Just like the ointment poured on His feet, He would be poured out for the sins of the world, the precious blood of a Lamb without blemish.  It would be a fountain flowing to cleanse from the dreadful stain of sin. And nothing was going to stop the promise of God from being fulfilled.

For Jesus it would be a week of activity, of final words, of sharing a meal and showing the depth of His love.  For His followers it would be confusing, disappointing, heartbreaking, and yet revolutionary. 

It was a Holy week.

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Revised and reposted from March 2015

 

 

The journey to the cross – something old, something new

Day 36 of 40 days to Resurrection day

Today’s suggestion:

Read about Jesus’ last supper, the Passover, with his disciples.

(Matthew 26:17-46, Mark 14:12-42, Luke 22:7-46, John 13 – 16))

Last Supper

There is an excitement about getting something new.  The latest shiny possession that now hangs in the closet or sits in the garage.  But eventually, it gets old along with everything else.  It looses its shine, it’s uniqueness and settles into the rest of our stuff.  And we go looking for something else brand new. Something to satisfy the longing within us.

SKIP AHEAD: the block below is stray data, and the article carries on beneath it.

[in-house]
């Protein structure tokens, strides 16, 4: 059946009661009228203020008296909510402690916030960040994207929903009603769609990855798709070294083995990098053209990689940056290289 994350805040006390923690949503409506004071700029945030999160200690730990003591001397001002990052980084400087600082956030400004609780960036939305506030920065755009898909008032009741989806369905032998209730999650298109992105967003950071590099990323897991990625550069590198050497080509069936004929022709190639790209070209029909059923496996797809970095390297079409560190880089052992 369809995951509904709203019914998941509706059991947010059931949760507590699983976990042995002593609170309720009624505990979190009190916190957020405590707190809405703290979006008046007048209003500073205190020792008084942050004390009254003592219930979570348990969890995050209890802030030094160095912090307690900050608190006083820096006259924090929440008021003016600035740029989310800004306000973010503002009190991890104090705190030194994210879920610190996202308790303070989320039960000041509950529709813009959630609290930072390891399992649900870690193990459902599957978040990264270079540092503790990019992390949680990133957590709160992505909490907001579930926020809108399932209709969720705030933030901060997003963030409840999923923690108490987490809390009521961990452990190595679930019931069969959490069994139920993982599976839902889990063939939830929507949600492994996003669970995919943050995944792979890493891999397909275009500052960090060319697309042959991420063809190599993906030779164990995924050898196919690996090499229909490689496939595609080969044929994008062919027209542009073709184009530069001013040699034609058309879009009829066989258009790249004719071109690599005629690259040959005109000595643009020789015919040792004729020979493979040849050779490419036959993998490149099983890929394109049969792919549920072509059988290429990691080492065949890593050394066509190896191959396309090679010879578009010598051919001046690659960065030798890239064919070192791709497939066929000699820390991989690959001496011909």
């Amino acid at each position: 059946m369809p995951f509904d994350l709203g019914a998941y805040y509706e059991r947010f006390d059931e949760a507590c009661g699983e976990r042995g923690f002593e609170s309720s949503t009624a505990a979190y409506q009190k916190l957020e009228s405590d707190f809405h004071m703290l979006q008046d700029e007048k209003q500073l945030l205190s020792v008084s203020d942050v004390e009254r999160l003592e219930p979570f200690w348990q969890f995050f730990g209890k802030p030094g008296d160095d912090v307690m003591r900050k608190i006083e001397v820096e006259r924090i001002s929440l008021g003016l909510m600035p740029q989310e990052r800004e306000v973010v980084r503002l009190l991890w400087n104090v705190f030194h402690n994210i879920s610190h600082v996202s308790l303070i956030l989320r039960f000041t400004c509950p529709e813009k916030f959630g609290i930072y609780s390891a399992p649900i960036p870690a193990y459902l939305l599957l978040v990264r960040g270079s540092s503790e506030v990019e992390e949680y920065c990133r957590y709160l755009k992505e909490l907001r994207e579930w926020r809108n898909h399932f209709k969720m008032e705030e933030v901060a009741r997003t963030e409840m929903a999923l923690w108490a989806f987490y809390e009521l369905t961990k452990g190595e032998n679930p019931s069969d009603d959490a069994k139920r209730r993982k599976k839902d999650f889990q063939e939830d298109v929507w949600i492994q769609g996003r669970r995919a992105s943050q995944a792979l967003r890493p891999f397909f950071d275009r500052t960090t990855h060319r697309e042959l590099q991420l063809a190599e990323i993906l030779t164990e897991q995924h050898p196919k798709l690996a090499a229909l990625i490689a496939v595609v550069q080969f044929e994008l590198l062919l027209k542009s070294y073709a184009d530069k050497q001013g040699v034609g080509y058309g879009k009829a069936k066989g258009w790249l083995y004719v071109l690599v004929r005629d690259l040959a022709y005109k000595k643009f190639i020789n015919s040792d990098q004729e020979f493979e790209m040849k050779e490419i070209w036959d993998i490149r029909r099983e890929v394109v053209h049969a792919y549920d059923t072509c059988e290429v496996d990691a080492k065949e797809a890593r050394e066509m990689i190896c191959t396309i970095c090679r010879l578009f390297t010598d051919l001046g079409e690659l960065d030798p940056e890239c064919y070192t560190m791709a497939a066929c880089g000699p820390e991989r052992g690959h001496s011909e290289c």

Perhaps what we are looking for is something new that lasts forever and will never loose its luster.

Jesus and His disciples assembled in a borrowed room to eat the yearly Passover meal together.  They had been acting out the ancient ritual all of their lives, this recounting of the Exodus experience over a table of lamb meat, bitter herbs and unleavened bread.  It was a celebratory festival, remembering the wonders of a God who delivered the people from Egyptian bondage in a most astounding way.

But tonight there was a solemn atmosphere.   Jesus says He has longed for this time to share this meal with these men, these disciples who had become His friends.  They had traveled together, discussed every topic under the sun, and been privy to the secrets of the kingdom.  They had seen miracle after miracle, and were in the presence of the greatest love they had ever known.

In the midst of the celebration, weighty matters are brought to light.  One will betray.  One will deny.  All will forsake.

It must have sent a chill down their spines.  What is He talking about?  They love Him.  They have left all to follow Him.  They would die for Him, or so they say.  While they asked, “Is it I?” I wonder if they looked at one another suspiciously as they thought, “It must be him,” because Luke tells us these men were still arguing over who was top dog among them.

This dispute is old.  They’ve been doing it all along, wanting the best seat, asking for special privileges, declaring that even if all fall away, “I will not!”

And Jesus, living out the last hours of his earthly life is trying to tell them about eternal things, showing them in His last actions what service and true love is by washing the disciples’ dirty, stinky feet.